Estate Planning Documents: The 5 Essentials

At first, estate planning might seem complex, but complex doesn’t have to mean overwhelming. As we start to untangle what this important process entails, first, look at the five essential estate planning documents to protect your assets, safeguard your loved ones, and preserve your legacy. 

What Estate Planning Documents Do I Need?

While there are many different facets to estate planning, the five essential estate planning documents are: 

  • Will
  • Trust
  • Power of Attorney
  • Advanced Medical Directives 
  • Beneficiary Designations

Let’s take a closer look at each one: 


A will is the cornerstone of your estate plan, designating how you want your assets passed on to your chosen beneficiaries. These assets include tangible ones, such as your home and possessions, but it also includes financial assets, investments, even businesses. You can also use a will to designate guardianship for kids and pets. 

Beneficiaries can be loved ones and family members, but it can also include organizations and institutions that mean a lot to you. The executor of your will, chosen by you, will be responsible for carrying out your wishes. 

An estate planning attorney can draft a will that covers all the bases so your wishes are clear and easy to decipher. The last thing you want is a familial dispute based on confusing, conflicting, or missing language.


This legal document helps you pass wealth directly to your next generation, without interference from outside parties. This document helps you avoid probate and instead provides a quiet and speedy transfer of assets. There are different types of trusts (primarily revocable and irrevocable); the KTF legal team can help you figure out the best option for you. 

Power of Attorney 

In a power of attorney, you choose who you trust to make financial and personal decisions for you in the event that you can no longer do so yourself. During your appointment with our legal team, we’ll go through which power of attorney types is best for you and the precise terms of your unique power of attorney. 

Without a power of attorney, important decisions about your home or business could be left to the courts, which are unlikely to make the exact choices you would have made. 

Advanced Medical Directives 

These directives have clear instructions on who gets to make medical decisions about the individual if they’re unable to do so themselves. Often, this includes end-of-life care, such as life support, surgeries, even specific drugs you don’t want administered to you. An advanced medical directive ensures the patient’s preferences are honored, even if they can’t express them at the moment.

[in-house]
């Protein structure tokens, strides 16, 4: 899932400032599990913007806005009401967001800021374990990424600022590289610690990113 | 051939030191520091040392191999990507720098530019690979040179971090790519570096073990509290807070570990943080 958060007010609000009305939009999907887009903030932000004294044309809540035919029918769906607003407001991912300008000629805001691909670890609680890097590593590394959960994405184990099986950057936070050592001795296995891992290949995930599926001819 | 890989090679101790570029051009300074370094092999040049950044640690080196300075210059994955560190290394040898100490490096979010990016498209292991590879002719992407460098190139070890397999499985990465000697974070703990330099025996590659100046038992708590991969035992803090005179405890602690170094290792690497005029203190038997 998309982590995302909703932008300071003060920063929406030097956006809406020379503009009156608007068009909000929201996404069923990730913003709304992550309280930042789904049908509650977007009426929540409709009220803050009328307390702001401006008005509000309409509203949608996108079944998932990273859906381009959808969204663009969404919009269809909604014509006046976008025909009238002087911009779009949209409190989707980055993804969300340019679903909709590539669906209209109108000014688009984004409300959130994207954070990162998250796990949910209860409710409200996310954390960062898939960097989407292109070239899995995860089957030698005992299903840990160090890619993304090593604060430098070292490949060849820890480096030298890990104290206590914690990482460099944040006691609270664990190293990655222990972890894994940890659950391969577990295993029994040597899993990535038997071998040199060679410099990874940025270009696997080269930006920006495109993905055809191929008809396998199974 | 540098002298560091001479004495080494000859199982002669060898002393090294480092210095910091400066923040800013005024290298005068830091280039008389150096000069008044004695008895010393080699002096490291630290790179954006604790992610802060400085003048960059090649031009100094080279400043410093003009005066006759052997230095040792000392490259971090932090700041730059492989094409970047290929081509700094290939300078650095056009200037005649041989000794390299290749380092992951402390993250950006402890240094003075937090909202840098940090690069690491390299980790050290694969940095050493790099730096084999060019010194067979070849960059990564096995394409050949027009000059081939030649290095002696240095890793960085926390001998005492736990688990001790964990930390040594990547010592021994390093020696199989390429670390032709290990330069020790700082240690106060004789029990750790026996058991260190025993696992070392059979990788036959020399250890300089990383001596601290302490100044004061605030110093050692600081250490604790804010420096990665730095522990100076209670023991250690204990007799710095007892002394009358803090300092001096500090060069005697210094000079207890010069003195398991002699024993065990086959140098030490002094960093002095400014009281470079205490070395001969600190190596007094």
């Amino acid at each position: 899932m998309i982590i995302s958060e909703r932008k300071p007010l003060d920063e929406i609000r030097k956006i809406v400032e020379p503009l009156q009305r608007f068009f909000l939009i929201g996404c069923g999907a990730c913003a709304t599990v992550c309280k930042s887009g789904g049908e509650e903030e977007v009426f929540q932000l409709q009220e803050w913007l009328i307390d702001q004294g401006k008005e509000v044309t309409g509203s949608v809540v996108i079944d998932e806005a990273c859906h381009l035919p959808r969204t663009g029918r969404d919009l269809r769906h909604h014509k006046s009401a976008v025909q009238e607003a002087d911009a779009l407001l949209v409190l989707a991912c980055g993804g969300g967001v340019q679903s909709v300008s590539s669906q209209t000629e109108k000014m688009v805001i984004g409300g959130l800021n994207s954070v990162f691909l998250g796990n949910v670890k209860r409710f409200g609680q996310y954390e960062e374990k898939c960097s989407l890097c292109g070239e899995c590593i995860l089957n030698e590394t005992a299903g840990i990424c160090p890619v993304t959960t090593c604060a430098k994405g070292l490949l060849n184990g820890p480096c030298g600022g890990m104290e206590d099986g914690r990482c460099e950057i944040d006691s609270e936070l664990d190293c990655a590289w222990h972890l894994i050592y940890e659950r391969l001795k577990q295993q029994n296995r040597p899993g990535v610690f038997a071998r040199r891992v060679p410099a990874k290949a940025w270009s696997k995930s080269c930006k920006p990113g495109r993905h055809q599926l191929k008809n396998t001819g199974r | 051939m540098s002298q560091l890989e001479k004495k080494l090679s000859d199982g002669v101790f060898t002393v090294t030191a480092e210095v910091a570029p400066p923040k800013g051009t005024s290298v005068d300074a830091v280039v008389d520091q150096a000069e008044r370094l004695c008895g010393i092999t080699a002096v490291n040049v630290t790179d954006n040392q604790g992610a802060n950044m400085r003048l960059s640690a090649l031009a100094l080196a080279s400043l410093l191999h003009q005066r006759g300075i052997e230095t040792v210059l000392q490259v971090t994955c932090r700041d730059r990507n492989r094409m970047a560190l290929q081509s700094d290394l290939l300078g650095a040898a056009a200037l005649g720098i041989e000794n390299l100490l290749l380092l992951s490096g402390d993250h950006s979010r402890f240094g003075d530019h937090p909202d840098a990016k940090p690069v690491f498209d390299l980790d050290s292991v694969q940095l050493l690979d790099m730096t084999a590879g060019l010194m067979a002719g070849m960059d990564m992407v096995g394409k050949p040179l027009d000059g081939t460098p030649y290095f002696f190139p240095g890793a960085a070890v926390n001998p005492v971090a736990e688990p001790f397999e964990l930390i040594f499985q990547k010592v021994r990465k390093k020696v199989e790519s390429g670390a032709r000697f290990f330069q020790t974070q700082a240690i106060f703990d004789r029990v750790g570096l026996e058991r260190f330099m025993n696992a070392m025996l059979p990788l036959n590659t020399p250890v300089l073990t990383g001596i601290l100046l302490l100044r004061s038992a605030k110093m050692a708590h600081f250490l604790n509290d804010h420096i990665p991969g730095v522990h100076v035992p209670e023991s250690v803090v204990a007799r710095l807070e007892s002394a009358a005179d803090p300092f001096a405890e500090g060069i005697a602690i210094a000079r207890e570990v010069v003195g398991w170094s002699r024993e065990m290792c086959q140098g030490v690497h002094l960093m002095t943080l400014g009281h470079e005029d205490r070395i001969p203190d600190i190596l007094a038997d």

Not only is it worthwhile to the patient, but it takes the weight off of loved ones who otherwise may have to make difficult decisions. Laws regarding medical directives differ from state to state, which is why you want to use a Minnesota estate planning attorney, who understands the local requirements. 

Beneficiary Designations 

Most times when you set up a financial account (i.e., bank account, pensions, retirement accounts, life insurance, etc.), there’s a space to choose a beneficiary. These designations make your intentions clear and also help you avoid probate. Make sure these designations aren’t in conflict with your will. 

More Estate Planning Documents

Remember, these are the foundational documents to take care of the basics. Depending on your individual circumstances and preferences and the complexity of your estate, our team can help suggest and supplement other paperwork.

Estate Planning is Ever-Evolving

Sometimes people worry that what they put in these estate planning documents is set in stone, but that couldn’t be farther from the truth. You can and should revisit these documents over time, updating them as your life changes. Our legal team is always here to help your estate planning documents precisely reflect your wishes.

Ready to Build Your Estate Plan? 

Now is the time to get your estate planning documents in order or refresh current ones if it’s been a while. Make an appointment with our law office. By relying on our dedication and legal expertise, your wishes will be carried out now and in the future just as you intend them. 

Request a free consultation.

Estate attorney reviewing important documents.
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